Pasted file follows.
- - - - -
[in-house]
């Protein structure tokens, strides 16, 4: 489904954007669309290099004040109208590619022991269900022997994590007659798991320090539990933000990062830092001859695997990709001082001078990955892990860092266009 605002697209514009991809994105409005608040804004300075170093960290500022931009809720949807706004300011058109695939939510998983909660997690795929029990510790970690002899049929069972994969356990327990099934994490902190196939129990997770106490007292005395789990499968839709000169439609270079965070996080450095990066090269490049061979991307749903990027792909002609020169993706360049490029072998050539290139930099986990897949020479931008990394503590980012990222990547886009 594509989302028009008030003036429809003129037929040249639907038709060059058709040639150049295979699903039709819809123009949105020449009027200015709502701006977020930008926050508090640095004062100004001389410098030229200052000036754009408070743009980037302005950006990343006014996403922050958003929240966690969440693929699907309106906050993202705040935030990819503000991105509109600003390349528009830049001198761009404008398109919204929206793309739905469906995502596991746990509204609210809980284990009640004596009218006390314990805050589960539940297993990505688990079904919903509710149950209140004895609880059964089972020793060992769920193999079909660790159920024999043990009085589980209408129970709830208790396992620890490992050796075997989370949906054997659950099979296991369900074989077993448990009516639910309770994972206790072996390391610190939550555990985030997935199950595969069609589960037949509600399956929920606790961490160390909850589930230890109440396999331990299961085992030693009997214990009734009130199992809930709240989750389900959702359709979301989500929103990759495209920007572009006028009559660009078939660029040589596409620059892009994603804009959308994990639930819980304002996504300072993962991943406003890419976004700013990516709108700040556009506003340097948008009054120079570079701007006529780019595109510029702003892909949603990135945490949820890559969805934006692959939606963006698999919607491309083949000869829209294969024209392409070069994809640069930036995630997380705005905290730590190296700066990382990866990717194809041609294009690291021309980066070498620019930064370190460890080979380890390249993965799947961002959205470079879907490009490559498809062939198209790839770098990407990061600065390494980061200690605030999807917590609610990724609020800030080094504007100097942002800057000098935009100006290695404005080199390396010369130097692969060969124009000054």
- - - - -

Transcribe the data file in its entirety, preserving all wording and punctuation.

[in-house]
């Protein structure tokens, strides 16, 4: 489904954007669309290099004040109208590619022991269900022997994590007659798991320090539990933000990062830092001859695997990709001082001078990955892990860092266009 605002697209514009991809994105409005608040804004300075170093960290500022931009809720949807706004300011058109695939939510998983909660997690795929029990510790970690002899049929069972994969356990327990099934994490902190196939129990997770106490007292005395789990499968839709000169439609270079965070996080450095990066090269490049061979991307749903990027792909002609020169993706360049490029072998050539290139930099986990897949020479931008990394503590980012990222990547886009 594509989302028009008030003036429809003129037929040249639907038709060059058709040639150049295979699903039709819809123009949105020449009027200015709502701006977020930008926050508090640095004062100004001389410098030229200052000036754009408070743009980037302005950006990343006014996403922050958003929240966690969440693929699907309106906050993202705040935030990819503000991105509109600003390349528009830049001198761009404008398109919204929206793309739905469906995502596991746990509204609210809980284990009640004596009218006390314990805050589960539940297993990505688990079904919903509710149950209140004895609880059964089972020793060992769920193999079909660790159920024999043990009085589980209408129970709830208790396992620890490992050796075997989370949906054997659950099979296991369900074989077993448990009516639910309770994972206790072996390391610190939550555990985030997935199950595969069609589960037949509600399956929920606790961490160390909850589930230890109440396999331990299961085992030693009997214990009734009130199992809930709240989750389900959702359709979301989500929103990759495209920007572009006028009559660009078939660029040589596409620059892009994603804009959308994990639930819980304002996504300072993962991943406003890419976004700013990516709108700040556009506003340097948008009054120079570079701007006529780019595109510029702003892909949603990135945490949820890559969805934006692959939606963006698999919607491309083949000869829209294969024209392409070069994809640069930036995630997380705005905290730590190296700066990382990866990717194809041609294009690291021309980066070498620019930064370190460890080979380890390249993965799947961002959205470079879907490009490559498809062939198209790839770098990407990061600065390494980061200690605030999807917590609610990724609020800030080094504007100097942002800057000098935009100006290695404005080199390396010369130097692969060969124009000054």